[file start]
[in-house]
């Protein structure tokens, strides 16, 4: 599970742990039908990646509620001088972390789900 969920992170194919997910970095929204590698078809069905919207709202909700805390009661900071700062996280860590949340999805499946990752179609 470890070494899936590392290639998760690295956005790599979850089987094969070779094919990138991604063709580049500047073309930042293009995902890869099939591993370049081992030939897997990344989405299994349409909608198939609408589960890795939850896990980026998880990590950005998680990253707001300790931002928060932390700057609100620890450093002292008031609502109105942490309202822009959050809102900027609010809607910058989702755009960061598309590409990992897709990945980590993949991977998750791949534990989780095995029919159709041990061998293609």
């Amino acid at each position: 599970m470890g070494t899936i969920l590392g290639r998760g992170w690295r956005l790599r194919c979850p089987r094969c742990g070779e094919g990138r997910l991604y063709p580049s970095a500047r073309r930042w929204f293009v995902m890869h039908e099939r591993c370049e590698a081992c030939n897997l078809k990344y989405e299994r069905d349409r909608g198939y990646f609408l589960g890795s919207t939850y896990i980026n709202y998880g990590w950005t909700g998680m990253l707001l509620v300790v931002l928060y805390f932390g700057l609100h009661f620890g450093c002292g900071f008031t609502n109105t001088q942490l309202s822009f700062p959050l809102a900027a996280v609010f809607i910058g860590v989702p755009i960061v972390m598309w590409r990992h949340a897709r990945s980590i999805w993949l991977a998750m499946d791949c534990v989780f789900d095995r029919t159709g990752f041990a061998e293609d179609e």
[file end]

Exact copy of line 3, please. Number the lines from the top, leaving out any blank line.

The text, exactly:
């Amino acid at each position: 599970m470890g070494t899936i969920l590392g290639r998760g992170w690295r956005l790599r194919c979850p089987r094969c742990g070779e094919g990138r997910l991604y063709p580049s970095a500047r073309r930042w929204f293009v995902m890869h039908e099939r591993c370049e590698a081992c030939n897997l078809k990344y989405e299994r069905d349409r909608g198939y990646f609408l589960g890795s919207t939850y896990i980026n709202y998880g990590w950005t909700g998680m990253l707001l509620v300790v931002l928060y805390f932390g700057l609100h009661f620890g450093c002292g900071f008031t609502n109105t001088q942490l309202s822009f700062p959050l809102a900027a996280v609010f809607i910058g860590v989702p755009i960061v972390m598309w590409r990992h949340a897709r990945s980590i999805w993949l991977a998750m499946d791949c534990v989780f789900d095995r029919t159709g990752f041990a061998e293609d179609e």